Whether on a solar-powered calculator or an international space station, solar panels generate electricity using the same principles of electronics as chemical batteries or standard electrical outlets. With solar panels, it's all about the free flow of electrons through a circuit.
To understand how these panels generate electrical power, it might help to take a quick trip back to high school chemistry class. The basic element of solar panels is the same element that helped create the computer revolution -- pure silicon. When silicon is stripped of all impurities, it makes a ideal neutral platform for the transmission of electrons. Silicon also has some atomic-level properties which make it even more attractive for the creation of solar panels.
Silicon atoms have room for eight electrons in their outer bands, but only carry four in their natural state. This means there is room for four more electrons. If one silicon atom contacts another silicon atom, each receives the other atom's four electrons. This creates a strong bond, but there is no positive or negative charge because the eight electrons satisfy the atoms' needs. Silicon atoms can combine for years to result in a large piece of pure silicon. This material is used to form the plates of the panels.
Here's where science enters the picture. Two plates of pure silicon would not generate electricity in solar panels, because they have no positive or negative charge. Solar panels are created by combining silicon with other elements that do have positive or negative charges.
Phosphorus, for example, has five electrons to offer to other atoms. If silicon and phosphorus are combined chemically, the result is a stable eight electrons with an additional free electron along for the ride. It can't leave, because it is bonded to the other phosphorus atoms, but it isn\'t needed by the silicon. Therefore, this new silicon/phosphorus plate is considered to be negatively charged.
In order for electricity to flow, a positive charge must also be created. This is achieved by combining silicon with an element
such as boron, which only has three electrons to offer. A silicon/boron plate still has one spot left for another electron. This means the plate has a positive charge. The two plates are sandwiched together in the panels, with conductive wires running between them.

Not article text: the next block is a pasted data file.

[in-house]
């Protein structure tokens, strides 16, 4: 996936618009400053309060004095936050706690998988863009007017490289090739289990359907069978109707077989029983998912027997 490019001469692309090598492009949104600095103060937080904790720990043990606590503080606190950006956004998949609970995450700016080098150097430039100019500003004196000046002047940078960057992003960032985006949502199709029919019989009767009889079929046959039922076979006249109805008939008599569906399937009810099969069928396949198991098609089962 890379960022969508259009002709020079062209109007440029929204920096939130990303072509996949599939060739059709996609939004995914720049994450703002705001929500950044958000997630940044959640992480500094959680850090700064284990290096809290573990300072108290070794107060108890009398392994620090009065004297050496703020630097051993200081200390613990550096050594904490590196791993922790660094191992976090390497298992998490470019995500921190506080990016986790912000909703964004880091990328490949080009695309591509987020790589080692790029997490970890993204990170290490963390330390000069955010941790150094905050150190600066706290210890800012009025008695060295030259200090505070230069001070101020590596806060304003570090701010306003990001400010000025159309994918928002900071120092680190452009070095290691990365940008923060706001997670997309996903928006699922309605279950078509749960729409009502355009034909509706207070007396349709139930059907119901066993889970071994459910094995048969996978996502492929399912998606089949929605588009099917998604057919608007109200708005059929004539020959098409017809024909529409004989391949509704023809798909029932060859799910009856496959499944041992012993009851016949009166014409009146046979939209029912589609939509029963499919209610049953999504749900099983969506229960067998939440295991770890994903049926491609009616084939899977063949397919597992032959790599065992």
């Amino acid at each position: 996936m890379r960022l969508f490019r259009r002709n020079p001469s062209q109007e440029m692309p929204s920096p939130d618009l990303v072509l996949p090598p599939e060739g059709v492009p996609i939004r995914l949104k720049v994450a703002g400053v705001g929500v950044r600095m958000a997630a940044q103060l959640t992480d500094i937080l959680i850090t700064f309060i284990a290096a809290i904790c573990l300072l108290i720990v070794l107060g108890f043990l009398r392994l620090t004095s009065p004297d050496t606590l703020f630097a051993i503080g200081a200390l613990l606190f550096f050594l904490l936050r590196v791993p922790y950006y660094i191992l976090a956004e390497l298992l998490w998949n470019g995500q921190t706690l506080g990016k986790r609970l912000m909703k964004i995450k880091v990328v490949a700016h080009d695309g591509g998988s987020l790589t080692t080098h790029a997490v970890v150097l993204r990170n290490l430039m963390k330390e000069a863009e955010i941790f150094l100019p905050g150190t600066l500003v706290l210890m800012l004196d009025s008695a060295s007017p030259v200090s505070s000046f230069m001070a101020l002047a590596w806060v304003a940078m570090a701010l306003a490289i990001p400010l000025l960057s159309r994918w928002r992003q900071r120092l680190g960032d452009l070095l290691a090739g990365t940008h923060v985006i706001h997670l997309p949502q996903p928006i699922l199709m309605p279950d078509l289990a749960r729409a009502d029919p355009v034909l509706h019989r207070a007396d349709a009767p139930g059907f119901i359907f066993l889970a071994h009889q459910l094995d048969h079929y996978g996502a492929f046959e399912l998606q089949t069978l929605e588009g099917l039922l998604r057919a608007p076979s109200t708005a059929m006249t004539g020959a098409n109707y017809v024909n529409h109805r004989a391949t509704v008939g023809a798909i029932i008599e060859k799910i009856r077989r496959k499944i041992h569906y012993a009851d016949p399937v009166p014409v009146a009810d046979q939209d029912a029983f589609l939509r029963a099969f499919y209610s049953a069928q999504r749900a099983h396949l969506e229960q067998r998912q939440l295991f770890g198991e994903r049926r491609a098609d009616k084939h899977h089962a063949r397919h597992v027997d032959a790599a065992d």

With the two plates in place, it's now time to bring in the 'solar' aspect of solar panels. Natural sunlight sends out many different particles of energy, but the one we're most interested in is called a photon. A photon essentially acts like a moving hammer. When the negative plates of solar cells are pointed at a proper angle to the sun, photons bombard the silicon/phosphorus atoms.
Eventually, the 9th electron, which wants to be free anyway, is knocked off the outer ring. This electron doesn't remain free for long, since the positive silicon/boron plate draws it into the open spot on its own outer band. As the sun's photons break off more electrons, electricity is generated. The electricity generated by one solar cell is not very impressive, but when all of the conductive wires draw the free electrons away from the plates, there is enough electricity to power low amperage motors or other electronics. Whatever electrons are not used or lost to the air are returned to the negative plate and the entire process begins again.
One of the main problems with using solar panels is the small amount of electricity they generate compared to their size. A calculator might only require a single solar cell, but a solar-powered car would require several thousand. If the angle of the panels is changed even slightly, the efficiency can drop 50 percent.
Some power from solar panels can be stored in chemical batteries, but there usually isn't much excess power in the first place. The same sunlight that provides photons also provides more destructive ultraviolet and infrared waves, which eventually cause the panels to degrade physically. The panels must also be exposed to destructive weather elements, which can also seriously affect efficiency.
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